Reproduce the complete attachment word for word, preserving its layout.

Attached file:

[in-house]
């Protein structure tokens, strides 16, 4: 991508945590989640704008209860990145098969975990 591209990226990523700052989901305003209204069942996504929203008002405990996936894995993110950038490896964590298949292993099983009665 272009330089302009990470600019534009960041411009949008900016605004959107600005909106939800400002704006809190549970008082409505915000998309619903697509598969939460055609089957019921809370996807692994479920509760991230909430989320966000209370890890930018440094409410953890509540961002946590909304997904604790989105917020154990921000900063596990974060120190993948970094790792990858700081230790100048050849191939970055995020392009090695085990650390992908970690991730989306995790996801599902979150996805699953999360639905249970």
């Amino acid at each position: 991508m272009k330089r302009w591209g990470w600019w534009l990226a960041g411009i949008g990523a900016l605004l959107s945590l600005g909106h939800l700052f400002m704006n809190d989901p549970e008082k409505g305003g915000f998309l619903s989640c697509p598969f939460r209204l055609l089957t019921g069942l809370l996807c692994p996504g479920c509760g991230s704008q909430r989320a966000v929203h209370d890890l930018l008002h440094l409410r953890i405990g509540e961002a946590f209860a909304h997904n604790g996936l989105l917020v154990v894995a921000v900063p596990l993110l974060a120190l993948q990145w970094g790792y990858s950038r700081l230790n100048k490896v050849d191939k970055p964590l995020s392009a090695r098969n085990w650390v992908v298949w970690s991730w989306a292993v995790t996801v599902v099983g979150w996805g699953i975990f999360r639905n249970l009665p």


[in-house]
């Protein structure tokens, strides 16, 4: 991508945590989640704008209860990145098969975990 591209990226990523700052989901305003209204069942996504929203008002405990996936894995993110950038490896964590298949292993099983009665 272009330089302009990470600019534009960041411009949008900016605004959107600005909106939800400002704006809190549970008082409505915000998309619903697509598969939460055609089957019921809370996807692994479920509760991230909430989320966000209370890890930018440094409410953890509540961002946590909304997904604790989105917020154990921000900063596990974060120190993948970094790792990858700081230790100048050849191939970055995020392009090695085990650390992908970690991730989306995790996801599902979150996805699953999360639905249970």
């Amino acid at each position: 991508m272009k330089r302009w591209g990470w600019w534009l990226a960041g411009i949008g990523a900016l605004l959107s945590l600005g909106h939800l700052f400002m704006n809190d989901p549970e008082k409505g305003g915000f998309l619903s989640c697509p598969f939460r209204l055609l089957t019921g069942l809370l996807c692994p996504g479920c509760g991230s704008q909430r989320a966000v929203h209370d890890l930018l008002h440094l409410r953890i405990g509540e961002a946590f209860a909304h997904n604790g996936l989105l917020v154990v894995a921000v900063p596990l993110l974060a120190l993948q990145w970094g790792y990858s950038r700081l230790n100048k490896v050849d191939k970055p964590l995020s392009a090695r098969n085990w650390v992908v298949w970690s991730w989306a292993v995790t996801v599902v099983g979150w996805g699953i975990f999360r639905n249970l009665p």